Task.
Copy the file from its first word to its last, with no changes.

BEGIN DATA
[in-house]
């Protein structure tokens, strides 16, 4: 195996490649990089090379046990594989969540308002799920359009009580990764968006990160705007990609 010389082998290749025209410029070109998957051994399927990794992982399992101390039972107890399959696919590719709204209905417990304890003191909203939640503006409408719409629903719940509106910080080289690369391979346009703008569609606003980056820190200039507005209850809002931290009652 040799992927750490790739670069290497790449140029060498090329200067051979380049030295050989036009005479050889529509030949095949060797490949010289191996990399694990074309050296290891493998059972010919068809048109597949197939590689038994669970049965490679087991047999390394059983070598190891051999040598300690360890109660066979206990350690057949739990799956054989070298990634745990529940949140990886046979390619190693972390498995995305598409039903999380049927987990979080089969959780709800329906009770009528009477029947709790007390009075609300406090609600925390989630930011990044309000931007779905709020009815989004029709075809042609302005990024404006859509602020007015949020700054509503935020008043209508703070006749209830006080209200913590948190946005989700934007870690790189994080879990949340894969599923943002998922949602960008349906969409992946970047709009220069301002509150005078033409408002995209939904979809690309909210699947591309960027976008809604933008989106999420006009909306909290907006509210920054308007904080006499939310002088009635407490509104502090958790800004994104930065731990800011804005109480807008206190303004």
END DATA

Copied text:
[in-house]
């Protein structure tokens, strides 16, 4: 195996490649990089090379046990594989969540308002799920359009009580990764968006990160705007990609 010389082998290749025209410029070109998957051994399927990794992982399992101390039972107890399959696919590719709204209905417990304890003191909203939640503006409408719409629903719940509106910080080289690369391979346009703008569609606003980056820190200039507005209850809002931290009652 040799992927750490790739670069290497790449140029060498090329200067051979380049030295050989036009005479050889529509030949095949060797490949010289191996990399694990074309050296290891493998059972010919068809048109597949197939590689038994669970049965490679087991047999390394059983070598190891051999040598300690360890109660066979206990350690057949739990799956054989070298990634745990529940949140990886046979390619190693972390498995995305598409039903999380049927987990979080089969959780709800329906009770009528009477029947709790007390009075609300406090609600925390989630930011990044309000931007779905709020009815989004029709075809042609302005990024404006859509602020007015949020700054509503935020008043209508703070006749209830006080209200913590948190946005989700934007870690790189994080879990949340894969599923943002998922949602960008349906969409992946970047709009220069301002509150005078033409408002995209939904979809690309909210699947591309960027976008809604933008989106999420006009909306909290907006509210920054308007904080006499939310002088009635407490509104502090958790800004994104930065731990800011804005109480807008206190303004």